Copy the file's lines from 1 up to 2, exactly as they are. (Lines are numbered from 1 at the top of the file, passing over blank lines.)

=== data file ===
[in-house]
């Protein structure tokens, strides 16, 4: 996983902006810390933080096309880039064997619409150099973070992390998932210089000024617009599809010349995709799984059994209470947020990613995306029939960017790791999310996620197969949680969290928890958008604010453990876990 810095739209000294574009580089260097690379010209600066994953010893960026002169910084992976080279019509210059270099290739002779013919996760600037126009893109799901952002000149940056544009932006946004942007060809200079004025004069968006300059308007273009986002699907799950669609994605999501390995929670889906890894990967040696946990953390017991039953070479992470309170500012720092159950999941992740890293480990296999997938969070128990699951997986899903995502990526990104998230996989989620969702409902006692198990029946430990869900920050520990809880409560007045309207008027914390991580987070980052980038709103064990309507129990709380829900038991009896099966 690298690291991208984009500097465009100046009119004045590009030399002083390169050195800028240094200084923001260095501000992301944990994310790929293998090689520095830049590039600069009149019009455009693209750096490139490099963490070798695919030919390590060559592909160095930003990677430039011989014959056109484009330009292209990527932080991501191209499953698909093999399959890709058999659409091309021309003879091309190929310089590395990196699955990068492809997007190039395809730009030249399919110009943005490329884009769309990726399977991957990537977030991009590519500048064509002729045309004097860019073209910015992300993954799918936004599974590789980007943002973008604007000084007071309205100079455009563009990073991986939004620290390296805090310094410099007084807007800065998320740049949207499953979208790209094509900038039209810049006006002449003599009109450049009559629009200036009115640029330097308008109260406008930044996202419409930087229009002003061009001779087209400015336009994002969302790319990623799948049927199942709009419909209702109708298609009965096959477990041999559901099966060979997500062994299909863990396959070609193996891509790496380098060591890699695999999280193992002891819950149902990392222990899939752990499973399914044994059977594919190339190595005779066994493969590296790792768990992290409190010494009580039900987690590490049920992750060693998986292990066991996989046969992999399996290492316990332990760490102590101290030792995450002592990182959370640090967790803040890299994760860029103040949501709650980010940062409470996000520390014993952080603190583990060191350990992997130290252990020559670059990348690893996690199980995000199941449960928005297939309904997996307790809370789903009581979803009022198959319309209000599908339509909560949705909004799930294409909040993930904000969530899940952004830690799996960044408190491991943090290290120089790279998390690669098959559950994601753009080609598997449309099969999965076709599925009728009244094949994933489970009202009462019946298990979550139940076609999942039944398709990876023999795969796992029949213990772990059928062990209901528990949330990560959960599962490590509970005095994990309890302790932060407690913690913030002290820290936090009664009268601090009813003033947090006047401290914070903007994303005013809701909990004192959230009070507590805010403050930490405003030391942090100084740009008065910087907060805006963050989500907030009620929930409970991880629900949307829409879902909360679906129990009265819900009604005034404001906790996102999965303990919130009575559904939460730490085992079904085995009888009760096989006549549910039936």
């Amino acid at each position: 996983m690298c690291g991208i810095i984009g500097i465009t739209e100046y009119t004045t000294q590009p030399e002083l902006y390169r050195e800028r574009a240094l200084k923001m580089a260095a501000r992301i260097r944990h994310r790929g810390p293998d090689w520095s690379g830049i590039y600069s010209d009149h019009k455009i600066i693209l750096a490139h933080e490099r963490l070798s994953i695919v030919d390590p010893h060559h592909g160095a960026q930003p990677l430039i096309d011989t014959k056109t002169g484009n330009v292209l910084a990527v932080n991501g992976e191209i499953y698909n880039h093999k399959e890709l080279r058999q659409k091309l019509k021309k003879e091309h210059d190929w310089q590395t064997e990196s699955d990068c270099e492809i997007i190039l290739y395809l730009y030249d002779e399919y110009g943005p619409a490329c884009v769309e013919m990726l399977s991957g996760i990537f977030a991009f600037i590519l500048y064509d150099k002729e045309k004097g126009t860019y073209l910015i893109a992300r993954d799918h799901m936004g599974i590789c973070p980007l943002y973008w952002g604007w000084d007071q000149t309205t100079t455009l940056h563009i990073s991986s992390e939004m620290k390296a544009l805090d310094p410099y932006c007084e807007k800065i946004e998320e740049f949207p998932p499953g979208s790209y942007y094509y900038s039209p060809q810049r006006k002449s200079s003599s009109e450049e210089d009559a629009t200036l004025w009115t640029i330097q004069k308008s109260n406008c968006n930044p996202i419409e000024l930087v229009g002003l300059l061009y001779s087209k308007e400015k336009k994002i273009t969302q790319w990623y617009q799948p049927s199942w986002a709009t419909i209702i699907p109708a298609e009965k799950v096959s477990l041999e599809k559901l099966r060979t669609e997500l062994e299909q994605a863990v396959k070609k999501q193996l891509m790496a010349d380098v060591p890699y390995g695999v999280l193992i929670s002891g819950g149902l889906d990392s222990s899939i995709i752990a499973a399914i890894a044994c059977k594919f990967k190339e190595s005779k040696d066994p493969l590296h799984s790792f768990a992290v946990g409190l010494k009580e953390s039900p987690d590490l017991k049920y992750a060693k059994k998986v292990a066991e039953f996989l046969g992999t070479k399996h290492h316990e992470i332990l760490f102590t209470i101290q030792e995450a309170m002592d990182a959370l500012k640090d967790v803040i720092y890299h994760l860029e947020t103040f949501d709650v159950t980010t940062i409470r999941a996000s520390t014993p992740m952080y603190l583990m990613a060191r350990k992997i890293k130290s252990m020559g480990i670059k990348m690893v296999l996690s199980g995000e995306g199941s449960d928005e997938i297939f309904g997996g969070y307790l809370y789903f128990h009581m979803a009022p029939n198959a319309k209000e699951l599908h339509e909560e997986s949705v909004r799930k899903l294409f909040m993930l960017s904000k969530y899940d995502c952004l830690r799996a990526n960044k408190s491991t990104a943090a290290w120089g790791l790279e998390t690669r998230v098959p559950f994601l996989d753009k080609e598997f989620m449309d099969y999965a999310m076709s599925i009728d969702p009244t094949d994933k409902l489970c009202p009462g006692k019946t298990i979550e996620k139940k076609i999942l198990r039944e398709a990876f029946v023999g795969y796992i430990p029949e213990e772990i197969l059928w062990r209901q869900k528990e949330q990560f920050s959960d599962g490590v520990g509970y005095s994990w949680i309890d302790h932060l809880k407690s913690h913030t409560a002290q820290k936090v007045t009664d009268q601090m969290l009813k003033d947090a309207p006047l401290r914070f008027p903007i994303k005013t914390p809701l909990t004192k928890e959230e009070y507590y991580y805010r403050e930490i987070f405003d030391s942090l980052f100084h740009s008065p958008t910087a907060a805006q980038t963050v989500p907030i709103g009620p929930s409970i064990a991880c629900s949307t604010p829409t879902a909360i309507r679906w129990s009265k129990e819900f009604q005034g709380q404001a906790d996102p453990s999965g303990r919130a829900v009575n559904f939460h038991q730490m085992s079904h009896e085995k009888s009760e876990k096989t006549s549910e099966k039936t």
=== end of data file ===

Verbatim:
[in-house]
């Protein structure tokens, strides 16, 4: 996983902006810390933080096309880039064997619409150099973070992390998932210089000024617009599809010349995709799984059994209470947020990613995306029939960017790791999310996620197969949680969290928890958008604010453990876990 810095739209000294574009580089260097690379010209600066994953010893960026002169910084992976080279019509210059270099290739002779013919996760600037126009893109799901952002000149940056544009932006946004942007060809200079004025004069968006300059308007273009986002699907799950669609994605999501390995929670889906890894990967040696946990953390017991039953070479992470309170500012720092159950999941992740890293480990296999997938969070128990699951997986899903995502990526990104998230996989989620969702409902006692198990029946430990869900920050520990809880409560007045309207008027914390991580987070980052980038709103064990309507129990709380829900038991009896099966 690298690291991208984009500097465009100046009119004045590009030399002083390169050195800028240094200084923001260095501000992301944990994310790929293998090689520095830049590039600069009149019009455009693209750096490139490099963490070798695919030919390590060559592909160095930003990677430039011989014959056109484009330009292209990527932080991501191209499953698909093999399959890709058999659409091309021309003879091309190929310089590395990196699955990068492809997007190039395809730009030249399919110009943005490329884009769309990726399977991957990537977030991009590519500048064509002729045309004097860019073209910015992300993954799918936004599974590789980007943002973008604007000084007071309205100079455009563009990073991986939004620290390296805090310094410099007084807007800065998320740049949207499953979208790209094509900038039209810049006006002449003599009109450049009559629009200036009115640029330097308008109260406008930044996202419409930087229009002003061009001779087209400015336009994002969302790319990623799948049927199942709009419909209702109708298609009965096959477990041999559901099966060979997500062994299909863990396959070609193996891509790496380098060591890699695999999280193992002891819950149902990392222990899939752990499973399914044994059977594919190339190595005779066994493969590296790792768990992290409190010494009580039900987690590490049920992750060693998986292990066991996989046969992999399996290492316990332990760490102590101290030792995450002592990182959370640090967790803040890299994760860029103040949501709650980010940062409470996000520390014993952080603190583990060191350990992997130290252990020559670059990348690893996690199980995000199941449960928005297939309904997996307790809370789903009581979803009022198959319309209000599908339509909560949705909004799930294409909040993930904000969530899940952004830690799996960044408190491991943090290290120089790279998390690669098959559950994601753009080609598997449309099969999965076709599925009728009244094949994933489970009202009462019946298990979550139940076609999942039944398709990876023999795969796992029949213990772990059928062990209901528990949330990560959960599962490590509970005095994990309890302790932060407690913690913030002290820290936090009664009268601090009813003033947090006047401290914070903007994303005013809701909990004192959230009070507590805010403050930490405003030391942090100084740009008065910087907060805006963050989500907030009620929930409970991880629900949307829409879902909360679906129990009265819900009604005034404001906790996102999965303990919130009575559904939460730490085992079904085995009888009760096989006549549910039936």